David Bourget (Western Ontario)
David Chalmers (ANU, NYU)
Rafael De Clercq
Jack Alan Reynolds
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Journal of Global Ethics 5 (2):109-123 (2009)
Interviews, field observations and other qualitative methods are being increasingly used to inform the construction of arguments in normative political theory. This article works to demonstrate the strong salience of some kinds of qualitative material for cosmopolitan arguments to extend distributive boundaries. The incorporation of interviews and related qualitative material can make the moral claims of excluded others more vivid and possibly more difficult to dismiss by advocates of strong priority to compatriots in distributions. Further, it may help to promote the kind of perspective taking that has been associated with actually motivating a willingness to provide aid by individuals. Illustrative findings are presented from field work conducted for a normative project on global citizenship, including interviews with unauthorized immigrants and the analysis of artefacts left behind on heavily used migrant trails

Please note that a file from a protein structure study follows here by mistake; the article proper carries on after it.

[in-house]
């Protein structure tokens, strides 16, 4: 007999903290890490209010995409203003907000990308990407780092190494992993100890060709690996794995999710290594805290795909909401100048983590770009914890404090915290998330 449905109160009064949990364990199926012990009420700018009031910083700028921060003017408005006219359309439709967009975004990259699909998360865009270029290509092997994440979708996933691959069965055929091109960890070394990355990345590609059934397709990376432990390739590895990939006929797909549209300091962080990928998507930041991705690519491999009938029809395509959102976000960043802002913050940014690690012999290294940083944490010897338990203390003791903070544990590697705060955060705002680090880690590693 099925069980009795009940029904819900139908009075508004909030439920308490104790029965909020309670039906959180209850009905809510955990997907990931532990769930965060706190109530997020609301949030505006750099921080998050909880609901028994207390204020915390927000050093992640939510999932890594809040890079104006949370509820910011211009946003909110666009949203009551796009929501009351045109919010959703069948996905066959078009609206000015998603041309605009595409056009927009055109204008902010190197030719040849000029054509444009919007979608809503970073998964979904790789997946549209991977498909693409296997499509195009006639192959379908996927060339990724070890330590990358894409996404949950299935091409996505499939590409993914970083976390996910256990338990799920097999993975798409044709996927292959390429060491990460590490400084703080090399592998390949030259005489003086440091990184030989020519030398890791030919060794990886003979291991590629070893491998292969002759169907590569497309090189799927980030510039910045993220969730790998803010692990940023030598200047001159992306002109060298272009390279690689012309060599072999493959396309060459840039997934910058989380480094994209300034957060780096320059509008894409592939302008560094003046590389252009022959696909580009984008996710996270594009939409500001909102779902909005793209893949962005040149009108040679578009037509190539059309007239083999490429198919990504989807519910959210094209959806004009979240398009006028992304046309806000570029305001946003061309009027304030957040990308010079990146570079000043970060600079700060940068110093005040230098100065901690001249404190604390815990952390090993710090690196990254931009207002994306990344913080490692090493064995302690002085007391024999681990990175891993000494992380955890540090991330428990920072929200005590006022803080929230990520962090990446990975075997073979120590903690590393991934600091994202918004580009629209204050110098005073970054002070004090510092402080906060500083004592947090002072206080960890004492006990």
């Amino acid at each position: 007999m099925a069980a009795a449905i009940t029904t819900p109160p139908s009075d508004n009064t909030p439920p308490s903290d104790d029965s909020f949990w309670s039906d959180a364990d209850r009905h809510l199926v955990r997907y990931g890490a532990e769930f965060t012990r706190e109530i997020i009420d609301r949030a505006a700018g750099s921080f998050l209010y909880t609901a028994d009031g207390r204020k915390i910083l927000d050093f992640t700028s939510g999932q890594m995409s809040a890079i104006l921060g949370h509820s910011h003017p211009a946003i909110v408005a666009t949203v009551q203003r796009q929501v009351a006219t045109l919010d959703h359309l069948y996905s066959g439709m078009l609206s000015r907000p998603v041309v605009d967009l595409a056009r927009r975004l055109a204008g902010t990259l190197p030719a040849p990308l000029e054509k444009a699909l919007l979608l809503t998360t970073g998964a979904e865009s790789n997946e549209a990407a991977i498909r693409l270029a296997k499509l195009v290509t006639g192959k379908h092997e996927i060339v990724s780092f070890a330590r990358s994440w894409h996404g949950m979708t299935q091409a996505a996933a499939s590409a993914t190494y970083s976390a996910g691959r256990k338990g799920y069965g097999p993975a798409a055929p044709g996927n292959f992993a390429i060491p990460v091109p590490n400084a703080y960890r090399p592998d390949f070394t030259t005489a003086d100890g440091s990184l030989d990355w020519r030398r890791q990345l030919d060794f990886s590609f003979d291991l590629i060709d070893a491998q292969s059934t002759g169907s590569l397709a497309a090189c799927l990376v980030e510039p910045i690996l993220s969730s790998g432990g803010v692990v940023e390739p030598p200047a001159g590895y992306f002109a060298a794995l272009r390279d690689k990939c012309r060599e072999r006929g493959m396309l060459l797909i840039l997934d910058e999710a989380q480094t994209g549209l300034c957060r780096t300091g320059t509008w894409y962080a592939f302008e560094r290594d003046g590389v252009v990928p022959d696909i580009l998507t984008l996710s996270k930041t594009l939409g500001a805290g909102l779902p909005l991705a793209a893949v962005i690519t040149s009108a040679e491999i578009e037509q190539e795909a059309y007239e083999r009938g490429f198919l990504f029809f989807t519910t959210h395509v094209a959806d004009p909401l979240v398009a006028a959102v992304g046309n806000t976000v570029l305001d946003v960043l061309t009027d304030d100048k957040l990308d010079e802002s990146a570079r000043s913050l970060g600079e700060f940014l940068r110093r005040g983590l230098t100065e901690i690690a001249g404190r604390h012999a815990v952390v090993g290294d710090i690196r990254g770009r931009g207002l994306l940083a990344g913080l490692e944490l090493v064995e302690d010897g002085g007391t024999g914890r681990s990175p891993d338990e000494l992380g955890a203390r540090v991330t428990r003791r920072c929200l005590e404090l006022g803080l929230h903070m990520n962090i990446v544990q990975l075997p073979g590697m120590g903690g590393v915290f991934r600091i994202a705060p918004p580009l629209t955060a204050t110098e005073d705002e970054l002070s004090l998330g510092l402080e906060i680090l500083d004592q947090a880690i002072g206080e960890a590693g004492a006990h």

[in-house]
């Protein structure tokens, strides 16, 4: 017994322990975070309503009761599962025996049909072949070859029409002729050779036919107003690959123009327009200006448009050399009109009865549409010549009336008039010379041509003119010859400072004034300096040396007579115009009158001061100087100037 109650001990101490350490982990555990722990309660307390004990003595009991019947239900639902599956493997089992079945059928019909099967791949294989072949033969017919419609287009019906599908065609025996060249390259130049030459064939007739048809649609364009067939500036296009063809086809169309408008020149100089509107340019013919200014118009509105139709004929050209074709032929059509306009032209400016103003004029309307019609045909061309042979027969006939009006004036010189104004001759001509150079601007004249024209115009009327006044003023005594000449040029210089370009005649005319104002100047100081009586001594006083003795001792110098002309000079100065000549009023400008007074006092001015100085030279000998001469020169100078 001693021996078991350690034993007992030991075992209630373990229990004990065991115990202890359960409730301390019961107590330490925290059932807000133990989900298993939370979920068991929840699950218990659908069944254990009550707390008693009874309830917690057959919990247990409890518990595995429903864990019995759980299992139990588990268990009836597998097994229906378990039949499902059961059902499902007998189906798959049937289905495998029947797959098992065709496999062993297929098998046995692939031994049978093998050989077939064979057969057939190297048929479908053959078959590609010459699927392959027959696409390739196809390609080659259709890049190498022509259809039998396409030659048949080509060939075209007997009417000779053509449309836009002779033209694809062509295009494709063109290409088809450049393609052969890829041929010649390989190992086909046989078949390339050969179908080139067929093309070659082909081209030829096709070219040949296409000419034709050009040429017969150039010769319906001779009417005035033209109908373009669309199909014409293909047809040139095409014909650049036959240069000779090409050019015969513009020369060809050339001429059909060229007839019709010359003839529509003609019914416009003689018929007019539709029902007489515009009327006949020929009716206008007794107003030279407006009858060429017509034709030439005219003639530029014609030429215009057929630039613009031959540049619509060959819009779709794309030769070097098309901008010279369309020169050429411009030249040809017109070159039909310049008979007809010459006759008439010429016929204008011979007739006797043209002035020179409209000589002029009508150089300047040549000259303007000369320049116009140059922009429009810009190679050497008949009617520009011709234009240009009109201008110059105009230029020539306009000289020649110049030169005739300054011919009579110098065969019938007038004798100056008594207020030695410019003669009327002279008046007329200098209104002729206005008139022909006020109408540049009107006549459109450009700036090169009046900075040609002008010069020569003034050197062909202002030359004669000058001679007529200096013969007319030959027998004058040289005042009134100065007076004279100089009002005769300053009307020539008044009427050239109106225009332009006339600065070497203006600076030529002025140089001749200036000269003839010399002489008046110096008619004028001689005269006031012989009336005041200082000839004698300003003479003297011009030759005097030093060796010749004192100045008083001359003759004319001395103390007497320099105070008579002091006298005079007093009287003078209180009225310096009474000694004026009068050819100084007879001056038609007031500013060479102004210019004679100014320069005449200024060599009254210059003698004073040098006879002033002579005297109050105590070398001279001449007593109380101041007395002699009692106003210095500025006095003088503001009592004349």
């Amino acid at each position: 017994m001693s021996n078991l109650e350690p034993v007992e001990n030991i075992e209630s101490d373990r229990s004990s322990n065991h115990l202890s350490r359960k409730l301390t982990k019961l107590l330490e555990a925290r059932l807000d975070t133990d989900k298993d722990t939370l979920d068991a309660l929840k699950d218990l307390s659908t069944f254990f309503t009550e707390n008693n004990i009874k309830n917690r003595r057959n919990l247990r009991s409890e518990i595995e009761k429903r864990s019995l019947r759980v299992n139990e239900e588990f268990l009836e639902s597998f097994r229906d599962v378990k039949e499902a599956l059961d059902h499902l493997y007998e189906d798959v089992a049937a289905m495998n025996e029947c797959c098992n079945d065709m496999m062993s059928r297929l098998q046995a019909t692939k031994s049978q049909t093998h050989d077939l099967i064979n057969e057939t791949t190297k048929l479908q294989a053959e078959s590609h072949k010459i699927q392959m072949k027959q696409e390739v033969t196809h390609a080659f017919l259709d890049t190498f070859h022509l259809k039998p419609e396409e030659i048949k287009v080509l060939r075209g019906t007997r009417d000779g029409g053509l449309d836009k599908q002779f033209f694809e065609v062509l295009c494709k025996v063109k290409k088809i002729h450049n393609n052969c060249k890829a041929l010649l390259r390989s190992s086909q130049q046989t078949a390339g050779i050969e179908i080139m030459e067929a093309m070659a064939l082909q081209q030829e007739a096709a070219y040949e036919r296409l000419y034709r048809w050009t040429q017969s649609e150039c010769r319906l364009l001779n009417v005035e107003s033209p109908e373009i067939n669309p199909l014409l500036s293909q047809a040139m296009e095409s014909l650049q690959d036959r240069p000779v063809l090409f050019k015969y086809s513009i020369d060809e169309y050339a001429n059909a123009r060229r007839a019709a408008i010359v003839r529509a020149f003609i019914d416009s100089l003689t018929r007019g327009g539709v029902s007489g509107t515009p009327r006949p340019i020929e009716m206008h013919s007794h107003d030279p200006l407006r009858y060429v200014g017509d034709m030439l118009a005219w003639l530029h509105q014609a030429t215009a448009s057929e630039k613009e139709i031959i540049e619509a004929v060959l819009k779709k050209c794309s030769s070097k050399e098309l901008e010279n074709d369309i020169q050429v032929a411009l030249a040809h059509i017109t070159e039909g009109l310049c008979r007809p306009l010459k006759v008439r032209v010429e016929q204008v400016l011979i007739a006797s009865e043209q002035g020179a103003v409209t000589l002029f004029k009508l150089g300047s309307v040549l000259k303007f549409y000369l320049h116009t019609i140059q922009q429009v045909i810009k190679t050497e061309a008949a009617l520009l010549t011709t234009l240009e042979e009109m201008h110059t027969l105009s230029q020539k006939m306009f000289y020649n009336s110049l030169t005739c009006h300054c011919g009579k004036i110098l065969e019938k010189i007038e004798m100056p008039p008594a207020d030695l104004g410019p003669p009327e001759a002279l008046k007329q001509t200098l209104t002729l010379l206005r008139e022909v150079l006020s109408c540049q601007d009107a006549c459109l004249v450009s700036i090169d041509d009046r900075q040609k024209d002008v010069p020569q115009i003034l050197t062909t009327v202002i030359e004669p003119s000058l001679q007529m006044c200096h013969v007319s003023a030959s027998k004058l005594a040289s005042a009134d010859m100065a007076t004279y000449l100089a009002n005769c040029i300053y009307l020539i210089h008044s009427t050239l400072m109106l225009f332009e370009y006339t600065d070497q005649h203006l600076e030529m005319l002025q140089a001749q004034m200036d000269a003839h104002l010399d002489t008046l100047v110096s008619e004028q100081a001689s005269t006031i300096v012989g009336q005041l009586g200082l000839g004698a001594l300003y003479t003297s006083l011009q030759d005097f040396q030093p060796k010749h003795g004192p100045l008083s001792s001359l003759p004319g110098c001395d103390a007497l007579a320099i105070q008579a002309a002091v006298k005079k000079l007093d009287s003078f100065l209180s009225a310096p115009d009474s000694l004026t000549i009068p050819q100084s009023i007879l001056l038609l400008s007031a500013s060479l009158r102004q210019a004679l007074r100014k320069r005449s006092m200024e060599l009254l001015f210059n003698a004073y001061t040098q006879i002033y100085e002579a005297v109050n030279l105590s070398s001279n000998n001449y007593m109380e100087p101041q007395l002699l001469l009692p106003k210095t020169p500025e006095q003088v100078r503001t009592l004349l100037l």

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References found in this work BETA
Gillian Brock (2005). The Difference Principle, Equality of Opportunity, and Cosmopolitan Justice. Journal of Moral Philosophy 2 (3):333-351.
Luis Cabrera (2008). Global Citizenship as the Completion of Cosmopolitanism. Journal of International Political Theory 4 (1):84-104.
Luis Cabrera (2004). Political Theory of Global Justice: A Cosmopolitan Case for the World State. Routledge.
Simon Caney (2005). Justice Beyond Borders: A Global Political Theory. Oxford University Press.
Deen K. Chatterjee (2003). Moral Distance. The Monist 86 (3):327-332.
Citations of this work BETA
Katherine E. Tonkiss (2013). Post-National Citizenship Without Post-National Identity? A Case Study of UK Immigration Policy and Intra-EU Migration. Journal of Global Ethics 9 (1):35-48.
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